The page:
As well as their use in the retail world, there are many applications where barcodes can provide an inexpensive and reliable method of tracking products. Barcodes can now be found in many different applications and industries. These include their use by couriers on packages, by insurance companies in archived document stores, on component parts in various manufacturing industries, at Point of Sale and on valuable assets within organisations such as hospitals.
All of these applications have common features, in particular that the data encoded into the barcode uniquely identifies the item or group of items. If an individual item needs to be identified so that this item can be tracked while moving through a system or process, then it will probably have an adhesive bar coded label attached to itself or its containing packaging. Alternatively, if items are in a store room, then the shelf location may be labelled and the barcode on that label will be scanned whenever those particular items are added to or removed from that shelf location.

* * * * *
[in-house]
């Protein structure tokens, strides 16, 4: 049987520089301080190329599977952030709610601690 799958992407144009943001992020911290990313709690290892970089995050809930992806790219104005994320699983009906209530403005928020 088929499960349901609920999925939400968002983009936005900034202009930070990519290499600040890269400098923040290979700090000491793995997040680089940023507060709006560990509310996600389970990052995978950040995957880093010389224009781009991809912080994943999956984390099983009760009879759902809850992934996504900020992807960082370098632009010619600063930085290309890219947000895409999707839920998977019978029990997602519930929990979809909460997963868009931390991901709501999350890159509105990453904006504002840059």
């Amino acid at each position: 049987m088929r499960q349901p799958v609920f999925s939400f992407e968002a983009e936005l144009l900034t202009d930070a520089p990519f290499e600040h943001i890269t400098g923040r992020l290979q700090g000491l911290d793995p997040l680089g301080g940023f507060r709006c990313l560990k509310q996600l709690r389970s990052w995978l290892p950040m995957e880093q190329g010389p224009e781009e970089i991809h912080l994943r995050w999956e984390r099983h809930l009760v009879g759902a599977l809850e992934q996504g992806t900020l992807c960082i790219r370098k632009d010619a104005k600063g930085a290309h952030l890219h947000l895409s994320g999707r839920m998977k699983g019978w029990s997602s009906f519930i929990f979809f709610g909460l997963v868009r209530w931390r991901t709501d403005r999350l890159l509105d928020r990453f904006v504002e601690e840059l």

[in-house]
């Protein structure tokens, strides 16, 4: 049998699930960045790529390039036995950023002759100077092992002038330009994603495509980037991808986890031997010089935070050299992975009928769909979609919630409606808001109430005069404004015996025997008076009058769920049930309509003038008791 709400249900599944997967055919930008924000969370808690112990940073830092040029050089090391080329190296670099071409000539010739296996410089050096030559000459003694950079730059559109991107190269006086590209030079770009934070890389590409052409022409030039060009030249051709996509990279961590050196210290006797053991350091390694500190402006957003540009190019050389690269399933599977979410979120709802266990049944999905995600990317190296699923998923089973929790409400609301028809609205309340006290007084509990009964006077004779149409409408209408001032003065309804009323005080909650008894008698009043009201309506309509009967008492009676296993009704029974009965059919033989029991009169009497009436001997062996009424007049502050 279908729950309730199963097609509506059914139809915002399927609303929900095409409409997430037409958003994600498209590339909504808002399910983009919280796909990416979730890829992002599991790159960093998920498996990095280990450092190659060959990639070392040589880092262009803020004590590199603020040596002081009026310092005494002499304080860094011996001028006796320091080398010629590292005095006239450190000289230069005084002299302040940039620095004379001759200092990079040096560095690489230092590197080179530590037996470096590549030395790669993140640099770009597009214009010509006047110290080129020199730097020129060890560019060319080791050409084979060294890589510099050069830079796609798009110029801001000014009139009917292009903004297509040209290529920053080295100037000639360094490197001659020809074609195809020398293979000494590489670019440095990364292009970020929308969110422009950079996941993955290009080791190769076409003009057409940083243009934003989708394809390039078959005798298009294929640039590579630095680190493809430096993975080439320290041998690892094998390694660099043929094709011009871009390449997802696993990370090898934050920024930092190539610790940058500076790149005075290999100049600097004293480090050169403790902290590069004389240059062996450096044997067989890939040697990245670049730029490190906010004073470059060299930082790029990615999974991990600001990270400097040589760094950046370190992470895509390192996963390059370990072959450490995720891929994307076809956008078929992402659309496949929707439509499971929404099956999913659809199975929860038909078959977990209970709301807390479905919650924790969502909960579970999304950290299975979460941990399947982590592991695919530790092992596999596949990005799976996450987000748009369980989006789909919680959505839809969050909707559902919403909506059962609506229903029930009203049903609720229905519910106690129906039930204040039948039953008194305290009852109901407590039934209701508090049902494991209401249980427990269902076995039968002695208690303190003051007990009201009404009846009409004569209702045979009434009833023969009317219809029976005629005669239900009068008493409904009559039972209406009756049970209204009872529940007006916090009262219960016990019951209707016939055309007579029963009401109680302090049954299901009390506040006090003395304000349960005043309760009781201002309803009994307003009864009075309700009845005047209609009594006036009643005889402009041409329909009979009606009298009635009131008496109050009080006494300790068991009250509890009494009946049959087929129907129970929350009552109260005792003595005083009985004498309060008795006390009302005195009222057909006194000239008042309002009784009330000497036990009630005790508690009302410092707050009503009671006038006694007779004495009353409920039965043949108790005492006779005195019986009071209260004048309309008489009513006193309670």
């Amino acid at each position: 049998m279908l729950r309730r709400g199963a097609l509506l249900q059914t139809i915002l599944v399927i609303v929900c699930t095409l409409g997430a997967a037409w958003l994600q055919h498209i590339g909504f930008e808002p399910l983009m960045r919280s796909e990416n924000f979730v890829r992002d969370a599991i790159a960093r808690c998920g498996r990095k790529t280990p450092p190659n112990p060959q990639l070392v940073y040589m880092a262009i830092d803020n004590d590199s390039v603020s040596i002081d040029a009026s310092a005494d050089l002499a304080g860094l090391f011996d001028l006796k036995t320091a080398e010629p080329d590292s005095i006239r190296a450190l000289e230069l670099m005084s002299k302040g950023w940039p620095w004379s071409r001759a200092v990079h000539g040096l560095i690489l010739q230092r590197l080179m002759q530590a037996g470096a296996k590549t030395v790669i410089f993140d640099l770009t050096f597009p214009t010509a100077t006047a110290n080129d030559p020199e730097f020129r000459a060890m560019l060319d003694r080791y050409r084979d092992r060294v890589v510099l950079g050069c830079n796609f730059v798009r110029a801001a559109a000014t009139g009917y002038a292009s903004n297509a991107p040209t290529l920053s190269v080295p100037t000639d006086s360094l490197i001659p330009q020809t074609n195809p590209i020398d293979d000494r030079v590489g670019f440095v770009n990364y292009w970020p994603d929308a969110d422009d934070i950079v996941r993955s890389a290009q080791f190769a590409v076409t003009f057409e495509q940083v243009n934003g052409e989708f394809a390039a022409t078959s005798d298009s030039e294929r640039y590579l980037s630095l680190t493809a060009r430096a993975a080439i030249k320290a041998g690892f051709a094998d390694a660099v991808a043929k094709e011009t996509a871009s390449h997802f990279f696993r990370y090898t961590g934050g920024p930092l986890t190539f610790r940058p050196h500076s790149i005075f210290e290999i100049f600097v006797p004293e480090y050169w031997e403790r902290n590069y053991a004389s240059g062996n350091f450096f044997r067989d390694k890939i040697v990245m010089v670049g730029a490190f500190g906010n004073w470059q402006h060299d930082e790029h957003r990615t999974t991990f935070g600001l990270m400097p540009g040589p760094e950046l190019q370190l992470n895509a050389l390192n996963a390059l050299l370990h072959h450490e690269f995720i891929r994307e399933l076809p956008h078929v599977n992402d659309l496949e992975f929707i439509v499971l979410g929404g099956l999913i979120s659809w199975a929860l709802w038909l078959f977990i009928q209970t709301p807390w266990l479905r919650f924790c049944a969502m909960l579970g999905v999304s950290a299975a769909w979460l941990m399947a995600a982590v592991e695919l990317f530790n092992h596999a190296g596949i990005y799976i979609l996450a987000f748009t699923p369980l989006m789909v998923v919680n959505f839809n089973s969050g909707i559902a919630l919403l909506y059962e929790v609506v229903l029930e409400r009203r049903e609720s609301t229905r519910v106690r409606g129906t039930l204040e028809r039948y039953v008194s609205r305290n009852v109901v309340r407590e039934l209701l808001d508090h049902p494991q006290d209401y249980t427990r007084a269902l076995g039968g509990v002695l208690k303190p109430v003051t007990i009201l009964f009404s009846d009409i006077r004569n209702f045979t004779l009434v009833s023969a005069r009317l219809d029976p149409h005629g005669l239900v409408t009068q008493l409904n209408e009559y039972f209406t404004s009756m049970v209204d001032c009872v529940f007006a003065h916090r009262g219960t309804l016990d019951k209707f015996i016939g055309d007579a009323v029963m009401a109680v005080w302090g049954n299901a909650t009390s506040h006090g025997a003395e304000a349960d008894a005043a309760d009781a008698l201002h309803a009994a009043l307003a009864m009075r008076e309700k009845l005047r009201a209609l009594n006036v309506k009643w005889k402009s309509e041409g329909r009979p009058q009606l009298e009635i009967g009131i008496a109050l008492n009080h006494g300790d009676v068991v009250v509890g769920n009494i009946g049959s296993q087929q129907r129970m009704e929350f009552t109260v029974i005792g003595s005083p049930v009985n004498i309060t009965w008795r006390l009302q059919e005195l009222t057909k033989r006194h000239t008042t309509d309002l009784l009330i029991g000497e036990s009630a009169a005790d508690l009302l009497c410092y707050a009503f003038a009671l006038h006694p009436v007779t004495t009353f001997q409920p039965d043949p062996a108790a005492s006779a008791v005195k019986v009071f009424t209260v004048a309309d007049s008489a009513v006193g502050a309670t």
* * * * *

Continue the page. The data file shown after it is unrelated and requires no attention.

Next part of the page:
By putting together the barcode creation, printing, verifying, scanning and database integration, you can develop a complete system for uniquely identifying and tracing products.